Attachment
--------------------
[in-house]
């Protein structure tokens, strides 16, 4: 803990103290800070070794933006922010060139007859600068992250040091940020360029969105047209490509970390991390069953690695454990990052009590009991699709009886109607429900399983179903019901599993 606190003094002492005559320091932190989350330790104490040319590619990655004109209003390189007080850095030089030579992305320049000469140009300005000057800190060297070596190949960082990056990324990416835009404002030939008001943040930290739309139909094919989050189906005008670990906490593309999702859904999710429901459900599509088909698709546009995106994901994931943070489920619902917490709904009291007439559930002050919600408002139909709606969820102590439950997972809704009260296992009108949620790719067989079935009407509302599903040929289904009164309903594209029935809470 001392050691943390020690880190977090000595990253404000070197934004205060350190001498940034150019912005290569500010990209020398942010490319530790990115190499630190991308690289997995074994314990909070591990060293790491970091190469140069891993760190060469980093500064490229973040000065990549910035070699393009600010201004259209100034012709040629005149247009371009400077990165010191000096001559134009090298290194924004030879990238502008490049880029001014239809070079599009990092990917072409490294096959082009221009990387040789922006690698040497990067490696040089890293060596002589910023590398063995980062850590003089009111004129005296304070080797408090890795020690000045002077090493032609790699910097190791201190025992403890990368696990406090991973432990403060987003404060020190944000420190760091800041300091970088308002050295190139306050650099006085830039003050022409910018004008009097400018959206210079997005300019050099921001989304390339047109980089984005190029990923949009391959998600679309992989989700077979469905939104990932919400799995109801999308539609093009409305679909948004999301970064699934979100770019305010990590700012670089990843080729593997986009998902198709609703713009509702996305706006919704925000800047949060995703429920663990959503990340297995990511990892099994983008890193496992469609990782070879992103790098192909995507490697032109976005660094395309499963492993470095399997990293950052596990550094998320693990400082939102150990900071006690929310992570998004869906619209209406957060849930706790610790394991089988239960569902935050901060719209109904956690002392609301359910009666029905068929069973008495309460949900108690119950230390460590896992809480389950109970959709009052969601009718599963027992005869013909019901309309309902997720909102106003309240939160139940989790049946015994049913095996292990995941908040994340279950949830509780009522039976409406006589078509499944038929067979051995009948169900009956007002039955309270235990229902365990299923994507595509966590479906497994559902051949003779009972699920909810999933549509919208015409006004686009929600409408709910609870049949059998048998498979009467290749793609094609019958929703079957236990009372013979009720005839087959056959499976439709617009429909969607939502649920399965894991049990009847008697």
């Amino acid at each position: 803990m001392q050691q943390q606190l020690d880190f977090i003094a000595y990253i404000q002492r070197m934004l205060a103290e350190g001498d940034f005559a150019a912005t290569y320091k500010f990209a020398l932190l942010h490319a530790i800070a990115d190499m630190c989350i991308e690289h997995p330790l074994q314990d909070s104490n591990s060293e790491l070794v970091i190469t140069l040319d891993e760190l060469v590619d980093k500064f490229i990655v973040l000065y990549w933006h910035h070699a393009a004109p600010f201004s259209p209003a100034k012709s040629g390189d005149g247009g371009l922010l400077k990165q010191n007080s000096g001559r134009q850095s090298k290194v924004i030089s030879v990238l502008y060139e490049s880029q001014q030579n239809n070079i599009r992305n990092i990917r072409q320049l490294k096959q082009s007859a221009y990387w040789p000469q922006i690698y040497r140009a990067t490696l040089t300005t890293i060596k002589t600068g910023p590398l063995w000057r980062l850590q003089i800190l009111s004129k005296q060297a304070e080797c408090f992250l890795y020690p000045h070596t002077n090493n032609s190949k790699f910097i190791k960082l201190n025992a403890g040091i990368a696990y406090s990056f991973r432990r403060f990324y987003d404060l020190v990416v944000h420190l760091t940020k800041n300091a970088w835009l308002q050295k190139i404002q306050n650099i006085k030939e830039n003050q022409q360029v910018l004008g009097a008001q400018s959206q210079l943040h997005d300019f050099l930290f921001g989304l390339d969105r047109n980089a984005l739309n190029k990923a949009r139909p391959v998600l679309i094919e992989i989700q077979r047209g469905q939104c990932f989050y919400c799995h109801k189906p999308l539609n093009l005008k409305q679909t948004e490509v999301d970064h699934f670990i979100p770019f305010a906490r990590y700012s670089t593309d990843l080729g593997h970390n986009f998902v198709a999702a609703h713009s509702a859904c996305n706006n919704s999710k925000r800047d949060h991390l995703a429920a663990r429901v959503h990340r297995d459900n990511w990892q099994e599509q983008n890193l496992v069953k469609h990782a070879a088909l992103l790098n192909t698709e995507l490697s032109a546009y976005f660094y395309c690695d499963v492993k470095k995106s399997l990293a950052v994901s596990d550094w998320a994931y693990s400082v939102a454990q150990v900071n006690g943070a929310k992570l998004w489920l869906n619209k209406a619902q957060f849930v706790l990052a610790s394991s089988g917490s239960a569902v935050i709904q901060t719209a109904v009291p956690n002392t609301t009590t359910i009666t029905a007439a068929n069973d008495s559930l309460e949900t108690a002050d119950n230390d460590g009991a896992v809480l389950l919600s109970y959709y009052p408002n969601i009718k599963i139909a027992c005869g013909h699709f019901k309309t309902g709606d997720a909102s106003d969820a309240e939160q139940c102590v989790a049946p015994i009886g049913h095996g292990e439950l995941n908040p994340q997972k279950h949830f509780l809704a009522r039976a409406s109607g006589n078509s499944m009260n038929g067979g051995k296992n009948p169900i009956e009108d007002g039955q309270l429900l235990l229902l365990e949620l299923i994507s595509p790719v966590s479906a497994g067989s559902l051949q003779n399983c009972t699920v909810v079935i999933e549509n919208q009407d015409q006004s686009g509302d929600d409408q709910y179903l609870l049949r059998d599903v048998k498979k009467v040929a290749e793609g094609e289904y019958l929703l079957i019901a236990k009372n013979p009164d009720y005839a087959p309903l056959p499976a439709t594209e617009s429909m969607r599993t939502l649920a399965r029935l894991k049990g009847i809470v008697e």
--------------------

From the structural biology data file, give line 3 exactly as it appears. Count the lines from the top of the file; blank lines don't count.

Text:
């Amino acid at each position: 803990m001392q050691q943390q606190l020690d880190f977090i003094a000595y990253i404000q002492r070197m934004l205060a103290e350190g001498d940034f005559a150019a912005t290569y320091k500010f990209a020398l932190l942010h490319a530790i800070a990115d190499m630190c989350i991308e690289h997995p330790l074994q314990d909070s104490n591990s060293e790491l070794v970091i190469t140069l040319d891993e760190l060469v590619d980093k500064f490229i990655v973040l000065y990549w933006h910035h070699a393009a004109p600010f201004s259209p209003a100034k012709s040629g390189d005149g247009g371009l922010l400077k990165q010191n007080s000096g001559r134009q850095s090298k290194v924004i030089s030879v990238l502008y060139e490049s880029q001014q030579n239809n070079i599009r992305n990092i990917r072409q320049l490294k096959q082009s007859a221009y990387w040789p000469q922006i690698y040497r140009a990067t490696l040089t300005t890293i060596k002589t600068g910023p590398l063995w000057r980062l850590q003089i800190l009111s004129k005296q060297a304070e080797c408090f992250l890795y020690p000045h070596t002077n090493n032609s190949k790699f910097i190791k960082l201190n025992a403890g040091i990368a696990y406090s990056f991973r432990r403060f990324y987003d404060l020190v990416v944000h420190l760091t940020k800041n300091a970088w835009l308002q050295k190139i404002q306050n650099i006085k030939e830039n003050q022409q360029v910018l004008g009097a008001q400018s959206q210079l943040h997005d300019f050099l930290f921001g989304l390339d969105r047109n980089a984005l739309n190029k990923a949009r139909p391959v998600l679309i094919e992989i989700q077979r047209g469905q939104c990932f989050y919400c799995h109801k189906p999308l539609n093009l005008k409305q679909t948004e490509v999301d970064h699934f670990i979100p770019f305010a906490r990590y700012s670089t593309d990843l080729g593997h970390n986009f998902v198709a999702a609703h713009s509702a859904c996305n706006n919704s999710k925000r800047d949060h991390l995703a429920a663990r429901v959503h990340r297995d459900n990511w990892q099994e599509q983008n890193l496992v069953k469609h990782a070879a088909l992103l790098n192909t698709e995507l490697s032109a546009y976005f660094y395309c690695d499963v492993k470095k995106s399997l990293a950052v994901s596990d550094w998320a994931y693990s400082v939102a454990q150990v900071n006690g943070a929310k992570l998004w489920l869906n619209k209406a619902q957060f849930v706790l990052a610790s394991s089988g917490s239960a569902v935050i709904q901060t719209a109904v009291p956690n002392t609301t009590t359910i009666t029905a007439a068929n069973d008495s559930l309460e949900t108690a002050d119950n230390d460590g009991a896992v809480l389950l919600s109970y959709y009052p408002n969601i009718k599963i139909a027992c005869g013909h699709f019901k309309t309902g709606d997720a909102s106003d969820a309240e939160q139940c102590v989790a049946p015994i009886g049913h095996g292990e439950l995941n908040p994340q997972k279950h949830f509780l809704a009522r039976a409406s109607g006589n078509s499944m009260n038929g067979g051995k296992n009948p169900i009956e009108d007002g039955q309270l429900l235990l229902l365990e949620l299923i994507s595509p790719v966590s479906a497994g067989s559902l051949q003779n399983c009972t699920v909810v079935i999933e549509n919208q009407d015409q006004s686009g509302d929600d409408q709910y179903l609870l049949r059998d599903v048998k498979k009467v040929a290749e793609g094609e289904y019958l929703l079957i019901a236990k009372n013979p009164d009720y005839a087959p309903l056959p499976a439709t594209e617009s429909m969607r599993t939502l649920a399965r029935l894991k049990g009847i809470v008697e």